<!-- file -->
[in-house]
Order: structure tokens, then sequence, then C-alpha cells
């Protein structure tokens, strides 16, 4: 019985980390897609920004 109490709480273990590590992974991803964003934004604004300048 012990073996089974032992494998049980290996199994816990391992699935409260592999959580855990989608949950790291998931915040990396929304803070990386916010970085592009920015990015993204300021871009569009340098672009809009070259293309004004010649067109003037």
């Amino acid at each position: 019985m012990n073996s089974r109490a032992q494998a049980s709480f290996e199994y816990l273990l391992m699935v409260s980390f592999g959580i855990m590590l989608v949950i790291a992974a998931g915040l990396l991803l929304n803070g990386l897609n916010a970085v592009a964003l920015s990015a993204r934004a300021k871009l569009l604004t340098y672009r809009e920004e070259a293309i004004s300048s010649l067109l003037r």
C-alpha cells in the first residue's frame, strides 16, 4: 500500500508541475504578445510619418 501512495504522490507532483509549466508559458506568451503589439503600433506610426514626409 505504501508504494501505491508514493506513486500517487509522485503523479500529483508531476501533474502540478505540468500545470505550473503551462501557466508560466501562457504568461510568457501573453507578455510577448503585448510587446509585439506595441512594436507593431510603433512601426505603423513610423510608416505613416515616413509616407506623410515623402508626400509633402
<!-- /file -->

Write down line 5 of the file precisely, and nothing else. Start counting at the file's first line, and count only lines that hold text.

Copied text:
C-alpha cells in the first residue's frame, strides 16, 4: 500500500508541475504578445510619418 501512495504522490507532483509549466508559458506568451503589439503600433506610426514626409 505504501508504494501505491508514493506513486500517487509522485503523479500529483508531476501533474502540478505540468500545470505550473503551462501557466508560466501562457504568461510568457501573453507578455510577448503585448510587446509585439506595441512594436507593431510603433512601426505603423513610423510608416505613416515616413509616407506623410515623402508626400509633402